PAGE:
Cost Reduction and Utilization Patterns in a Medicare Accountable Care Organization Using Home-Based Palliative Care Services

Mark Angelo
Abigail Souder
Angela Poole
Terre Mirsch
Elizabeth Souder
Peer-Reviewed Article
November 2023
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Enrollment in a home-based palliative care (HBPC) program is associated with reductions in hospitalizations and total cost of care, along with increased hospice care utilization among individuals enrolled in a Medicare Shared Savings Program (MSSP) accountable care organization (ACO).


HBPC programs have been shown to improve health outcomes, reduce avoidable acute care utilization and costs, and shorten nursing home stays, as well as lead to greater patient, caregiver, and clinician satisfaction. This study examines a partnership between an MSSP ACO and a home health and hospice organization offering HBPC, as well as the impact of patient enrollment in HBPC on utilization and overall costs.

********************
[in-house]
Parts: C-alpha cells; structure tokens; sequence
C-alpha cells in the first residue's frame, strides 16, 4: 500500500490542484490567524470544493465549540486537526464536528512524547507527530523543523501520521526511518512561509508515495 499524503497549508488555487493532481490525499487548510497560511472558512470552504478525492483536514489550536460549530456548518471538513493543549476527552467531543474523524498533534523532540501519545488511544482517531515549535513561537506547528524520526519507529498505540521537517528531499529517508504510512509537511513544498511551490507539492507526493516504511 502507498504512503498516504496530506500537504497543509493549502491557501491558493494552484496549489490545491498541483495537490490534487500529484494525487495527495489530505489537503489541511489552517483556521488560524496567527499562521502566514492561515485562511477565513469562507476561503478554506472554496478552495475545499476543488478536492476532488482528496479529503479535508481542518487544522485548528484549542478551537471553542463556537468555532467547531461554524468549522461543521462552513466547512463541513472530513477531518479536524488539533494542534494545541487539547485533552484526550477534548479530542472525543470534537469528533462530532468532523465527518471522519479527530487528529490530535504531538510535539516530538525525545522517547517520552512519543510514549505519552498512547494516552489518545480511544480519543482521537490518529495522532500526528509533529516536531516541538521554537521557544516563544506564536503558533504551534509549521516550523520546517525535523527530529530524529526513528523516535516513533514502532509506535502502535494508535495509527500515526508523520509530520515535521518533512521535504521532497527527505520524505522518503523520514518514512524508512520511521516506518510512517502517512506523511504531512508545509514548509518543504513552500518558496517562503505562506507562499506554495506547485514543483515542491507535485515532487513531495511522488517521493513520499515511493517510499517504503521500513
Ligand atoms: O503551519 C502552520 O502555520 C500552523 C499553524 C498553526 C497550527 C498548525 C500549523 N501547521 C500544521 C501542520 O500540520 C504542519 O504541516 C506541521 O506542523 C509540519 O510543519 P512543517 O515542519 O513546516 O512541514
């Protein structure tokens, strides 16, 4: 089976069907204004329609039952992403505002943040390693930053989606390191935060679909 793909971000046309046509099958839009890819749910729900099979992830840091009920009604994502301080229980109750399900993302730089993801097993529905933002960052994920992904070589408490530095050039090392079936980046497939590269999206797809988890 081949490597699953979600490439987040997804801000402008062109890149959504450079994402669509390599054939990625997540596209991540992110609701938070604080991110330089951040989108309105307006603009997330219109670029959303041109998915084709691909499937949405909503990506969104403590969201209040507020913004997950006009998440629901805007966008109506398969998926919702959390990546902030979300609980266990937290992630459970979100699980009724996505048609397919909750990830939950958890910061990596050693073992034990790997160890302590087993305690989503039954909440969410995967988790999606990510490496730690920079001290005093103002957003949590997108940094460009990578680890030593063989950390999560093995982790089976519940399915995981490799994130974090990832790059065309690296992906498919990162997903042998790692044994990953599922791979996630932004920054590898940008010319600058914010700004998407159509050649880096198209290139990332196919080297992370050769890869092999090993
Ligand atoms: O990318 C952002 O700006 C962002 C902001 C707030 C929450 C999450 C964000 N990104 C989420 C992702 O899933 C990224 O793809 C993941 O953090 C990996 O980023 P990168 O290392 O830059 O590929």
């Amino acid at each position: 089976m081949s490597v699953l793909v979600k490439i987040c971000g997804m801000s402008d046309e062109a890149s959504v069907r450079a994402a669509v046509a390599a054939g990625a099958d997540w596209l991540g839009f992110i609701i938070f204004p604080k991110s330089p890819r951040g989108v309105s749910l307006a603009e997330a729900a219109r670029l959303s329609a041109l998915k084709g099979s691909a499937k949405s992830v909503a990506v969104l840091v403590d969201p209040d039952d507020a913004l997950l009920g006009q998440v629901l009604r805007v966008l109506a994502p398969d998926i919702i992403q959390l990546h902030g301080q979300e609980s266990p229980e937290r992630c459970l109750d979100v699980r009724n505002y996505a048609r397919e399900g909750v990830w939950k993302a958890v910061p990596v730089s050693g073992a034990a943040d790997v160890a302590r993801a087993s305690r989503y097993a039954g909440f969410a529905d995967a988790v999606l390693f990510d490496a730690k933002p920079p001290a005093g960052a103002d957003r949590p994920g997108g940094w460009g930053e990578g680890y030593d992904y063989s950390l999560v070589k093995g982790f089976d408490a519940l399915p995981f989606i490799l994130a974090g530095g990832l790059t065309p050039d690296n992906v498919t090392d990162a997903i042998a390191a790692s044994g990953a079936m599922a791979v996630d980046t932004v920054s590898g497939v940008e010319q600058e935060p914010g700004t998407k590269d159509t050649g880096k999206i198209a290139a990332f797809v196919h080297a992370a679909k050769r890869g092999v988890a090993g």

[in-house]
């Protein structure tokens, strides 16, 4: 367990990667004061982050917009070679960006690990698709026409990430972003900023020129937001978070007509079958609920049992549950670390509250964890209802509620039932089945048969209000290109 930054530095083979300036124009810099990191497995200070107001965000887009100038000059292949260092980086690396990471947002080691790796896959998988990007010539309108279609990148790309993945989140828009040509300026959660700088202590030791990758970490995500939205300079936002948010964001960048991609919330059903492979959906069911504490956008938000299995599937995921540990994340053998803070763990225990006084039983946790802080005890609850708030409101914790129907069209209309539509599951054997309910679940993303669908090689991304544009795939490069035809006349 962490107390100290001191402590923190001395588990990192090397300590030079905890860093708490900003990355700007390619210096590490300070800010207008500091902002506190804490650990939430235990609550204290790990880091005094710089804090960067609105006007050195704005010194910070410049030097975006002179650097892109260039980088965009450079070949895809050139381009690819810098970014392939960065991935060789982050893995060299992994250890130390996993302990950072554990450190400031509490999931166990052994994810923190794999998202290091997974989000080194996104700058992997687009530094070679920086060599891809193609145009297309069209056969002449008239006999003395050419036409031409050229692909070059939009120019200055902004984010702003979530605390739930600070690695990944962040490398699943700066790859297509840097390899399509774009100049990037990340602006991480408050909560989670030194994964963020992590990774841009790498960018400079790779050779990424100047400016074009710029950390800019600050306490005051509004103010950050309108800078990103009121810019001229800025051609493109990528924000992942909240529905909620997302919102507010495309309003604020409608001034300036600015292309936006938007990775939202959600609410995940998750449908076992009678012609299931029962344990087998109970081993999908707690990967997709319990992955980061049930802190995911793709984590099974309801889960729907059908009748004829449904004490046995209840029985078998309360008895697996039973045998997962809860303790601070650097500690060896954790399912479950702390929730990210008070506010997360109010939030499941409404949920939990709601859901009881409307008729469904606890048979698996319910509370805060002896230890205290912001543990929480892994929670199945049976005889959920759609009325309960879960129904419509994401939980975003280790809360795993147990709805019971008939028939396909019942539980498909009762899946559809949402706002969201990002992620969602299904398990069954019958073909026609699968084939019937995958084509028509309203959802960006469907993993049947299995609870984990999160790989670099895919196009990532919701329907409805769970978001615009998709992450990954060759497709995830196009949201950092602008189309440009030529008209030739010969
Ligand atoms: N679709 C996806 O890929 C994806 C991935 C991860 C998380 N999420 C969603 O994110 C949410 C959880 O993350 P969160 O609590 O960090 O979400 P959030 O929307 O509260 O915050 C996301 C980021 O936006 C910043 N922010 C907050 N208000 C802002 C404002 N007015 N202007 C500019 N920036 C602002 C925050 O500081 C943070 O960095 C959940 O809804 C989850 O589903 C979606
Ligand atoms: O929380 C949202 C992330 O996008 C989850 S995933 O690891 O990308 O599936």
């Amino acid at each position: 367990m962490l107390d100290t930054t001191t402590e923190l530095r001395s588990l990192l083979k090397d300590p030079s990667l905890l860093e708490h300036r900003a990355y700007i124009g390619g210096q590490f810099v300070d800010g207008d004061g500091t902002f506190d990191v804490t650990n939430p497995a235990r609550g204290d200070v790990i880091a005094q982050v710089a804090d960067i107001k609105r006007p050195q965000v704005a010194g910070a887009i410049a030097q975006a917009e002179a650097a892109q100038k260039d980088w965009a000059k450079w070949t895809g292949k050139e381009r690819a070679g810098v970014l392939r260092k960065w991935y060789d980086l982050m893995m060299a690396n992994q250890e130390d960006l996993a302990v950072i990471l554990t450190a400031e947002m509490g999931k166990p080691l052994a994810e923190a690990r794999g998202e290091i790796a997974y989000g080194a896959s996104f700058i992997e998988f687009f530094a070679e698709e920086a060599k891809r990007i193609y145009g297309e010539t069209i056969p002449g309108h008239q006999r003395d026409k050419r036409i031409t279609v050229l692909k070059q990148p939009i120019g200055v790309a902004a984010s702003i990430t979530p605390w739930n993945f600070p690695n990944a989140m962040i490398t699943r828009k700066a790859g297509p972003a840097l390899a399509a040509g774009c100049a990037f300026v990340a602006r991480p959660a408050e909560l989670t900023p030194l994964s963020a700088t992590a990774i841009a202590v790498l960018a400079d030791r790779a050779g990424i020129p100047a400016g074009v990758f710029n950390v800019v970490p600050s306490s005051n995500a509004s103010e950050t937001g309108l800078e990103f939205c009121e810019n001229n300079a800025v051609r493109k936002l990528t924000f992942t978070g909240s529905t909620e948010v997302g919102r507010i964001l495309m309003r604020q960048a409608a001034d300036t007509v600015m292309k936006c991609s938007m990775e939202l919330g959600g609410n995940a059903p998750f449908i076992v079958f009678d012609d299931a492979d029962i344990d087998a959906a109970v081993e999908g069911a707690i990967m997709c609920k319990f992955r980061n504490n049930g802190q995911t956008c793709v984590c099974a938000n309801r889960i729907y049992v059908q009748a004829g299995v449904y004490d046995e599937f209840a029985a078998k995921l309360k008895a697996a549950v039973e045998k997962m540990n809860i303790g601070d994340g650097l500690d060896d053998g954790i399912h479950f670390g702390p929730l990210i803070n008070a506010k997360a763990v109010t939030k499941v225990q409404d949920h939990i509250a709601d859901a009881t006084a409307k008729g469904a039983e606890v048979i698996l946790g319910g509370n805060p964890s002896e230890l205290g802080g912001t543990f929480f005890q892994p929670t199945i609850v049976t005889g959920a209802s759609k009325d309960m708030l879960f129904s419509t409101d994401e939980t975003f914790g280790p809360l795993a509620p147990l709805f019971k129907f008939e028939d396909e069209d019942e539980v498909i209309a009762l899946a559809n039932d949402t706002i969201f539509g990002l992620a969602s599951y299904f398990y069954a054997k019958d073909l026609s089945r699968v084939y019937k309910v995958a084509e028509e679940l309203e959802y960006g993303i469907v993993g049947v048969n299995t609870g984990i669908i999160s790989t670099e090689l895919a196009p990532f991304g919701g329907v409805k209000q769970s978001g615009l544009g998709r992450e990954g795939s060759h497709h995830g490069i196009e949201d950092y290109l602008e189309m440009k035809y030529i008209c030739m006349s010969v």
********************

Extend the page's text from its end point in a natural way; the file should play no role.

Through an analysis of patient records of over 3,000 Medicare beneficiaries, the authors found that those who received HBPC were significantly less likely to be hospitalized compared with those who were not enrolled in the program (51% reduction). Additionally, individuals enrolled in HBPC were more likely to use hospice care (70% vs. 43%) and had lower overall total cost of care ($27,203 vs. $36,089).


These findings add to the growing evidence base demonstrating the efficacy of HBPC programs. The significant difference in total cost of care between the two groups of patients indicates that the savings generated by reducing the risk of acute hospitalizations outweigh the costs of delivering HBPC. Additionally, the observed reduction in hospitalizations reflects HBPC's capacity to facilitate patients' prolonged stay in their homes, generally aligning with patient and caregiver wishes for end-of-life care.

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